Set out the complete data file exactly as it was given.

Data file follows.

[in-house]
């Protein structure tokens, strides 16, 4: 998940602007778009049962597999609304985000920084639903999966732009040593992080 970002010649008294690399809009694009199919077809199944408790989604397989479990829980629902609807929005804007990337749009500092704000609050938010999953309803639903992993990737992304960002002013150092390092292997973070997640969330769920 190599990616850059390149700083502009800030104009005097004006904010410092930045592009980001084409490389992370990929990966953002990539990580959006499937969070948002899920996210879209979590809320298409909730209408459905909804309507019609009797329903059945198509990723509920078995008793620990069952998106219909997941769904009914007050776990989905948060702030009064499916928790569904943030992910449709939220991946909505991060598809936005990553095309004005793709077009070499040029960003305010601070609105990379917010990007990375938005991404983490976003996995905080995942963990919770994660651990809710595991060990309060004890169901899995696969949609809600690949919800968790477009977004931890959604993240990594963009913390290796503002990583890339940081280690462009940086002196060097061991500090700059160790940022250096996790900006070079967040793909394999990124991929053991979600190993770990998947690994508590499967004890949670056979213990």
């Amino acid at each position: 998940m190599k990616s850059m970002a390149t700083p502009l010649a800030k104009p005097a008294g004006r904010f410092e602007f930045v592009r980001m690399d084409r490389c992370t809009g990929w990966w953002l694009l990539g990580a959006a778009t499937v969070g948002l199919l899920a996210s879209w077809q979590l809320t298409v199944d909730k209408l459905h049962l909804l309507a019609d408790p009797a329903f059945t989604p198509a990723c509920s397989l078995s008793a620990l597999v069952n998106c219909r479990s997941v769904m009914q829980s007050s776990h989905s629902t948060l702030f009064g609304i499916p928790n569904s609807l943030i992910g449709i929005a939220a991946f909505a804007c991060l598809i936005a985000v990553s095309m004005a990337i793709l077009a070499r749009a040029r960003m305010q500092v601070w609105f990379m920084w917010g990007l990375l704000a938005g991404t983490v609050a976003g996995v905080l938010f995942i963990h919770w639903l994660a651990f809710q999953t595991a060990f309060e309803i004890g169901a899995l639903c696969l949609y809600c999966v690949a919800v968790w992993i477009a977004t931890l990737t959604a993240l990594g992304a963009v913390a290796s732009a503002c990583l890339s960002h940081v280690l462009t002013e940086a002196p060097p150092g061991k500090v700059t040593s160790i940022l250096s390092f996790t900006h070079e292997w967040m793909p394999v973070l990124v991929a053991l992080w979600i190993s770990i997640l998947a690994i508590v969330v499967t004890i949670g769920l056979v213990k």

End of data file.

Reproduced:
[in-house]
């Protein structure tokens, strides 16, 4: 998940602007778009049962597999609304985000920084639903999966732009040593992080 970002010649008294690399809009694009199919077809199944408790989604397989479990829980629902609807929005804007990337749009500092704000609050938010999953309803639903992993990737992304960002002013150092390092292997973070997640969330769920 190599990616850059390149700083502009800030104009005097004006904010410092930045592009980001084409490389992370990929990966953002990539990580959006499937969070948002899920996210879209979590809320298409909730209408459905909804309507019609009797329903059945198509990723509920078995008793620990069952998106219909997941769904009914007050776990989905948060702030009064499916928790569904943030992910449709939220991946909505991060598809936005990553095309004005793709077009070499040029960003305010601070609105990379917010990007990375938005991404983490976003996995905080995942963990919770994660651990809710595991060990309060004890169901899995696969949609809600690949919800968790477009977004931890959604993240990594963009913390290796503002990583890339940081280690462009940086002196060097061991500090700059160790940022250096996790900006070079967040793909394999990124991929053991979600190993770990998947690994508590499967004890949670056979213990």
């Amino acid at each position: 998940m190599k990616s850059m970002a390149t700083p502009l010649a800030k104009p005097a008294g004006r904010f410092e602007f930045v592009r980001m690399d084409r490389c992370t809009g990929w990966w953002l694009l990539g990580a959006a778009t499937v969070g948002l199919l899920a996210s879209w077809q979590l809320t298409v199944d909730k209408l459905h049962l909804l309507a019609d408790p009797a329903f059945t989604p198509a990723c509920s397989l078995s008793a620990l597999v069952n998106c219909r479990s997941v769904m009914q829980s007050s776990h989905s629902t948060l702030f009064g609304i499916p928790n569904s609807l943030i992910g449709i929005a939220a991946f909505a804007c991060l598809i936005a985000v990553s095309m004005a990337i793709l077009a070499r749009a040029r960003m305010q500092v601070w609105f990379m920084w917010g990007l990375l704000a938005g991404t983490v609050a976003g996995v905080l938010f995942i963990h919770w639903l994660a651990f809710q999953t595991a060990f309060e309803i004890g169901a899995l639903c696969l949609y809600c999966v690949a919800v968790w992993i477009a977004t931890l990737t959604a993240l990594g992304a963009v913390a290796s732009a503002c990583l890339s960002h940081v280690l462009t002013e940086a002196p060097p150092g061991k500090v700059t040593s160790i940022l250096s390092f996790t900006h070079e292997w967040m793909p394999v973070l990124v991929a053991l992080w979600i190993s770990i997640l998947a690994i508590v969330v499967t004890i949670g769920l056979v213990k």